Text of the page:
Roosevelt County – $50,000

City of Roswell, City of – $5,556,250

City of Ruidoso Downs – $9,700

Village of Ruidoso – $2,787,792

San Juan County – $2,042,500

San Miguel County – $214,463

Sandoval County – $253,125

Village of Santa Clara – $50,000

Santa Fe County – $10,506,939

City of Santa Fe – $17,580,958

Sierra County – $50,625

Town of Silver City – $489,375

Socorro County – $45,000

City of Socorro – $242,061

Sunland Park – $77,656

Taos County – $525,000

Village of Taos Ski Valley – $97,875

Town of Taos – $1,023,223

Village of Tijeras – $67,500

Torrance County – $116,594

Town of Springer – $8,808

City of Tucumcari – $13,221

Valencia County – $437,500

Total: $99,830,299


The grant awards for small businesses via local governments are as follows:

Entity – Award Amount

City of Artesia – $1,065,000 

City of Aztec – $1,198,125

City of Bayard – $93,188

City of Belen – $117,150

Town of Bernalillo – $1,128,900

City of Bloomfield – $153,573

City of Carlsbad – $1,151,798

Catron County – $74,550

Chaves County – $337,750

Cibola County, City of Grants, Village of Milan – $2,023,500

Village of Cimarron – $18,638

Town of Clayton / Union County – Joint application – $639,000

City of Clovis – $4,260,000

Colfax County – $117,150

Village of Columbus – $186,375

Village of Corrales – $255,600

Village of Cuba – $32,802

Curry County – $322,163

City of Deming – $186,375

Dona Ana County – $3,039,750

Village of Eagle Nest – $78,278

Eddy County – $931,875

City of Espanola – $426,000

City of Farmington – $1,447,500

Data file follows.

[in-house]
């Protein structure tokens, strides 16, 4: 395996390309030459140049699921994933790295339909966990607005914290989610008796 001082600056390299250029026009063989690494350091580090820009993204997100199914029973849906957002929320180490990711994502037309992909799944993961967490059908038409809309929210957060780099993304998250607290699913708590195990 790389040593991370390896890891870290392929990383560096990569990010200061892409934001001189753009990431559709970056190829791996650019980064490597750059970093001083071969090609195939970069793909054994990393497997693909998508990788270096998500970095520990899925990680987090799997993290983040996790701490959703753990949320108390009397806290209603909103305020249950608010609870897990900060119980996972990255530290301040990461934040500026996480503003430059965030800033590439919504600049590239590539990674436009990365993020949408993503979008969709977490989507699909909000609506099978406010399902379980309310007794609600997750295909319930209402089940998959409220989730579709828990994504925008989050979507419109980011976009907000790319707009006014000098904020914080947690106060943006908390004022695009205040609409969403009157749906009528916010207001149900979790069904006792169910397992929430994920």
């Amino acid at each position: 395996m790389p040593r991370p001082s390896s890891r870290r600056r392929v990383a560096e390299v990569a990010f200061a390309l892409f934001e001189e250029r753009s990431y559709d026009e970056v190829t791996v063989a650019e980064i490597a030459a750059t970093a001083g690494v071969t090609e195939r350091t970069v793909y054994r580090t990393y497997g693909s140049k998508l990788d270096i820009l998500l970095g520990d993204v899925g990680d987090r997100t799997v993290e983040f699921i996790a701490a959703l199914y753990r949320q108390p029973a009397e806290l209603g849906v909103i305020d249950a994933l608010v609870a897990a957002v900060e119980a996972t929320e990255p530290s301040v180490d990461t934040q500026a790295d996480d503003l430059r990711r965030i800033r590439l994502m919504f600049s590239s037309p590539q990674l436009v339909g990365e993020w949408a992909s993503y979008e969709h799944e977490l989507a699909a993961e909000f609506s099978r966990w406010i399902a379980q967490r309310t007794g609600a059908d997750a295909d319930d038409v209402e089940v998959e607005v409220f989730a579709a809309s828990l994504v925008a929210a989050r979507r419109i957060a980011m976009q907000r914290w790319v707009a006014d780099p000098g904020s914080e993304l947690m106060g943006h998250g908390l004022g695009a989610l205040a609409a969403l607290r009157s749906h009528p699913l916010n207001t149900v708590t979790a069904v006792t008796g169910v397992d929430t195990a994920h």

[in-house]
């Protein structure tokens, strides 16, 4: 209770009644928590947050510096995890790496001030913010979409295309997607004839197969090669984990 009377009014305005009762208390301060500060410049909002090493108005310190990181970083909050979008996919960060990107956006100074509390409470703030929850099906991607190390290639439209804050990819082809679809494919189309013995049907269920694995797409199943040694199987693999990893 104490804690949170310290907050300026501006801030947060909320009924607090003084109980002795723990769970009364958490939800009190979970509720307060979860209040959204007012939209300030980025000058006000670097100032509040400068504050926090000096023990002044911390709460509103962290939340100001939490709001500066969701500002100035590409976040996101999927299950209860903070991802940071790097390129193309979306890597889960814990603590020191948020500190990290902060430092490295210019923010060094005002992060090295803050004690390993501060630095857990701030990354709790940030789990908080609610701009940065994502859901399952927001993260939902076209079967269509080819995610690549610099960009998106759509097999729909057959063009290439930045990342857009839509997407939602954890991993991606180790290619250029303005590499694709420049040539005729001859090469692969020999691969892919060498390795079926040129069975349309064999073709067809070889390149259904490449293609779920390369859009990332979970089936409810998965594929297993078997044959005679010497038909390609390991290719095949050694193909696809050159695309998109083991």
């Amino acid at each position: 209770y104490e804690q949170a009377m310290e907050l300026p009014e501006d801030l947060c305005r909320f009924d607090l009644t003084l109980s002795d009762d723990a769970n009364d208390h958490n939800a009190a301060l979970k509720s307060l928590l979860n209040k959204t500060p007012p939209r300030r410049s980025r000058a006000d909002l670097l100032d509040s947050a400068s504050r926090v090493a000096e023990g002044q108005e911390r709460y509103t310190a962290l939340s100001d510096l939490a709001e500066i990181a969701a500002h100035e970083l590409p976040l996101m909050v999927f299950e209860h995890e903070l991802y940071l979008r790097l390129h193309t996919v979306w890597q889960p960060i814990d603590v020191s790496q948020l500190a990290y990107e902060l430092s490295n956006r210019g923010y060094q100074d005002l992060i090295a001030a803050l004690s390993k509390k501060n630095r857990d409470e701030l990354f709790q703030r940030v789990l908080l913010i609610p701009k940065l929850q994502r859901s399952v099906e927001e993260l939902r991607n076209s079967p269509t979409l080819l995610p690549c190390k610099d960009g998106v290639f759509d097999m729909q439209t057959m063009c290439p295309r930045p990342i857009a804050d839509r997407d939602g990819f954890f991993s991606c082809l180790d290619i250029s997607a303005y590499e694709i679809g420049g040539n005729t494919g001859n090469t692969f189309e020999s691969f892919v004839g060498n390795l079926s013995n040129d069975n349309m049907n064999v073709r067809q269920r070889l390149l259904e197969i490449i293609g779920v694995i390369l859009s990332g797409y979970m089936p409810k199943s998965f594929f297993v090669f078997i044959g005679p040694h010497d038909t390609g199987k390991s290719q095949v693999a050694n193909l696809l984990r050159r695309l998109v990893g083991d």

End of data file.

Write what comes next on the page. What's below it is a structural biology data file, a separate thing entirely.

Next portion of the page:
City of Gallup – $2,130,000

Grant County – $93,188

Guadalupe County, City of Santa Rosa, Town of Vaughn – $1,351,963

Harding County – $22,365

City of Hobbs – $658,969

Town of Hurley – $27,956

Town of Kirtland – $93,188

City of Las Cruces – $5,440,188

City of Las Vegas – $323,920

Lea County – $530,750

Lincoln County – $18,638

City of Lordsburg – $335,394

Los Alamos County, Incorporated – $1,065,000

Village of Los Lunas – $335,475

Los Ranchos de Albuquerque – $1,006,425

City of Lovington – $131,794

Luna County – $239,625

McKinley County – $2,412,500

Mora County – $11,183

Town of Mountainair – $74,273

Otero County – $1,688,750

Village of Pecos – $13,792

Quay County – $372,750

Village of Questa – $47,925

City of Raton – $718,875

Town of Red River – $213,000

City of Rio Rancho – $465,733

Roosevelt County – $239,625

City of Roswell – $1,351,000

Village of Ruidoso – $1,171,500

San Juan County – $1,061,500

Sandoval County – $965,000

Santa Fe County, City of Santa Fe, Edgewood – $3,799,688

Sierra County – $292,875

Town of Silver City – $359,438

Socorro County – $26,093

City of Socorro – $198,090

Taos County – $292,875

Town of Taos – $479,250

Village of Tijeras – $11,183

City of Tucumcari – $27,956

Valencia County – $579,000


Total: $49,963,725


Expenses were outlined explicitly in the application process to ensure they matched CARES Act requirements dictated by the federal government. New Mexico would be held liable for refund payment to the federal government should an expense not fit the specific requirements. The Department of Finance and Administration developed application questions to help ensure such repayment is not necessary.


The following are eligible expenses for local government grants:

  • Small business continuity grants 
  • Child care assistance
  • Purchase of personal protective equipment (PPE) required to conduct government business
  • Expenses incurred to mitigate the spread—sanitizing, public service announcements
  • Public health and safety personnel costs 
    • Senior programs, corrections, police, fire and EMS

The following are eligible expenses for small business grants:

  • Business continuity: 
    • Non-owner employee payroll
    • Rent
    • Scheduled mortgage payments
    • Insurance
    • Utilities
    • Marketing
  • Business redesign: 
    • Reconfiguring physical space
    • Installing plexiglass barriers
    • Purchasing web-conferencing or other technology to facilitate work-at-home
    • PPE for employees
    • Temporary structures to mitigate the spread of COVID-19